The Mahanirban Calcutta Research Group (CRG), in association with the Institute of Human Sciences (IWM), Vienna, organised a two-day teachers’ workshop on ‘Research Methodology and Syllabus Making in Migration and Forced Migration Studies’, on 21st and 22nd December 2020. Digangana Das reports on the first public pre-workshop session titled ‘Teaching Migration in South Asia’, held virtually on the 20th of December 2020.Continue reading “Report: Panel Discussion on Teaching Migration in South Asia”
Migrant laborers are not an anomaly in Indian society and almost everybody is aware of their existence and the work they do. However, it is the current socioeconomic and health crisis brought on by the pandemic Covid-19 which has amplified our focus on these otherwise ignored migrant laborers and the difficulties they have to face. Social media, news as well as public opinion has varied greatly on the issue but there seems to be a consensus on the fact that India probably saw a great many deaths of these laborers before an equal number of people died due to Covid-19. Due to the sudden lockdown of all transport systems, lack of information and a great amount of mismanagement on the part of the states as well as central authority – many of these laborers have had to undertake inter-state journeys on foot with all their belongings on their shoulders. This has been extensively captured and documented by the media which has then shaped public opinion. In such a context where these migrant laborers are suddenly under the spotlight, Ranabir Samaddar and Samita Sen spoke in a webinar titled ‘CoVid-19 : Public Health and the Sudden Visibility of Migrant Workers’, organized by CRG (as part of its webinar series #bordersofanepidemic). Sukanya Bhattacharya reports on the webinar organized on 12th June, 2020.Continue reading “Report on ‘CoVid-19 : Public Health and the Sudden Visibility of Migrant Workers’”
Santi Sarkar and Khoka Mali write about the tea gardens in North Bengal, and the migrations that enable them. This articles takes into consideration the disparity in wages, in the payment of provident funds of the tea garden employees and the need for subsistence that send people out of the tea gardens, those who are the children of already migrant workers.Continue reading “Once a migrant, always a migrant: The multiple passages of tea plantation workers of north-Bengal”
Samata Biswas writes about the social distance India maintains from its migrant workers, redrawing the borders that govern our lives. Continue reading “Bringing the border home: India Partition 2020”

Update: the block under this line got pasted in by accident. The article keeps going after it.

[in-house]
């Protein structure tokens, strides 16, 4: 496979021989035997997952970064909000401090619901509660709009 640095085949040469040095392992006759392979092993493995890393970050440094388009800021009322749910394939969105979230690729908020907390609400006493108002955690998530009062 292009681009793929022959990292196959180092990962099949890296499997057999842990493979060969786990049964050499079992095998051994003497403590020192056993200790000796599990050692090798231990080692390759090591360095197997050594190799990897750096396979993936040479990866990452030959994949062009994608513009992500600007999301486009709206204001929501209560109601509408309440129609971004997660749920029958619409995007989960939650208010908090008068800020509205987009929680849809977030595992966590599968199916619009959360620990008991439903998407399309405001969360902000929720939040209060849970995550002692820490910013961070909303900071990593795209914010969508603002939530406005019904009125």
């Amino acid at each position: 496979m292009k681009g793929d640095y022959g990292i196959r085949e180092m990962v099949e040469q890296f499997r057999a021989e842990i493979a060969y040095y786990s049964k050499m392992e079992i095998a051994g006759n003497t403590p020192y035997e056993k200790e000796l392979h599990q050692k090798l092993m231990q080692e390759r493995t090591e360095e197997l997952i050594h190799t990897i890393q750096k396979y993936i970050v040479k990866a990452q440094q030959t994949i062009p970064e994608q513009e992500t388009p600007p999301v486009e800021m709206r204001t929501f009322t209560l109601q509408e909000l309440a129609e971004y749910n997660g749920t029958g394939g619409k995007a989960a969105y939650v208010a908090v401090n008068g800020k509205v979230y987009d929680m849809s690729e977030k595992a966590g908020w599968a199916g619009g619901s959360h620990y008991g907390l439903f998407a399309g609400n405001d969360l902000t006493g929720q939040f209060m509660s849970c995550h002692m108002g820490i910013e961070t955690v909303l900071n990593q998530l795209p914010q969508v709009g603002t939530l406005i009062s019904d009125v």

Swati Bhattacharjee and Abhijnan Sarkar take stock of the situation of two groups of migrant workers in Kolkata, and try to assess what could be done for them.
Madhurilata Basu and Sibaji Pratim Basu undertake a survey of the experiences of migrant healthcare workers and politics of communalisation that constitutes India’s response to the novel Coronavirus.
As part of CRG’s publication on the Covid 19 pandemic and migrant workers, Ishita Dey writes about migrants who perform intimate labour, perceived as a threat, embodying fear of spreading contamination, facing new challenges of ostracization and social stigma. Continue reading “Social Distancing, “Touch-Me-Not” and the Migrant Worker”
Aditi Mukherjee writes a report on the Mahanirban Calcutta Research Group conference dealing with protection system for refugees and migrants, organised in Kolkata, India, in November 2018. Continue reading “A conference on the State of the Global Protection System for Refugees and Migrants, 2018: Impressions and Outcomes”
This paper is a researcher’s travelogue. It narrates Snehashish Mitra’s journey to some of the towns and markets along the Mizoram-Myanmar border. The stories, of travel through the hills and valleys and encounter with the people and commodities, depict the porosity of the Indo-Myanmar border. These stories also draw our attention to issues like cross border migration, overlapping ethnicities and the nature of frontier urbanization in Mizoram. Continue reading “Mizoram Diary: Traversing the Frontiers”
In this piece, Sanam Roohi critically explores the notion and praxis/implications of migrant led development in the country of origin, in this context India. Going beyond the dominant discourse of studying this process through remittances, she argues there is need to delve deep into the multifarious ways a migrant is associated to the place of origin. A transnational perspective thus entails a grasp on the complexities of migrant resource flows and exchanges. Continue reading “Understanding migrant resource flows and its relation to ‘development’ of migrant sending regions: Evidence from South India”